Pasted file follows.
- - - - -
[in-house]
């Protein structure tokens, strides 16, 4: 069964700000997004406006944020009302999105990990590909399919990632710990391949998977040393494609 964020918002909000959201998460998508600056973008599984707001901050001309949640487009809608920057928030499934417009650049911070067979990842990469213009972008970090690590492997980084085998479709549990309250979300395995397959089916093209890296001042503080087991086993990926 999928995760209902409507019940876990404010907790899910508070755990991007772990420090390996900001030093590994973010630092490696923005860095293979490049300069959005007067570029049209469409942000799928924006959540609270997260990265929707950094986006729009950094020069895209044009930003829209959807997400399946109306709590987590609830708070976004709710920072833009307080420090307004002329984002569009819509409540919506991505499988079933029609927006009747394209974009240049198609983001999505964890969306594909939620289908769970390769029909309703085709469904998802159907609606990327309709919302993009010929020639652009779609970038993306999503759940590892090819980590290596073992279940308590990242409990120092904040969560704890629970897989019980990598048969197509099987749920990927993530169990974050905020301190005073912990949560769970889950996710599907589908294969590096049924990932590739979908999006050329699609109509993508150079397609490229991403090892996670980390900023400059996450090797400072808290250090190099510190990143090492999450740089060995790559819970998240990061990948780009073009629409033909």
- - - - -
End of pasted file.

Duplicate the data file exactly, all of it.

[in-house]
């Protein structure tokens, strides 16, 4: 069964700000997004406006944020009302999105990990590909399919990632710990391949998977040393494609 964020918002909000959201998460998508600056973008599984707001901050001309949640487009809608920057928030499934417009650049911070067979990842990469213009972008970090690590492997980084085998479709549990309250979300395995397959089916093209890296001042503080087991086993990926 999928995760209902409507019940876990404010907790899910508070755990991007772990420090390996900001030093590994973010630092490696923005860095293979490049300069959005007067570029049209469409942000799928924006959540609270997260990265929707950094986006729009950094020069895209044009930003829209959807997400399946109306709590987590609830708070976004709710920072833009307080420090307004002329984002569009819509409540919506991505499988079933029609927006009747394209974009240049198609983001999505964890969306594909939620289908769970390769029909309703085709469904998802159907609606990327309709919302993009010929020639652009779609970038993306999503759940590892090819980590290596073992279940308590990242409990120092904040969560704890629970897989019980990598048969197509099987749920990927993530169990974050905020301190005073912990949560769970889950996710599907589908294969590096049924990932590739979908999006050329699609109509993508150079397609490229991403090892996670980390900023400059996450090797400072808290250090190099510190990143090492999450740089060995790559819970998240990061990948780009073009629409033909």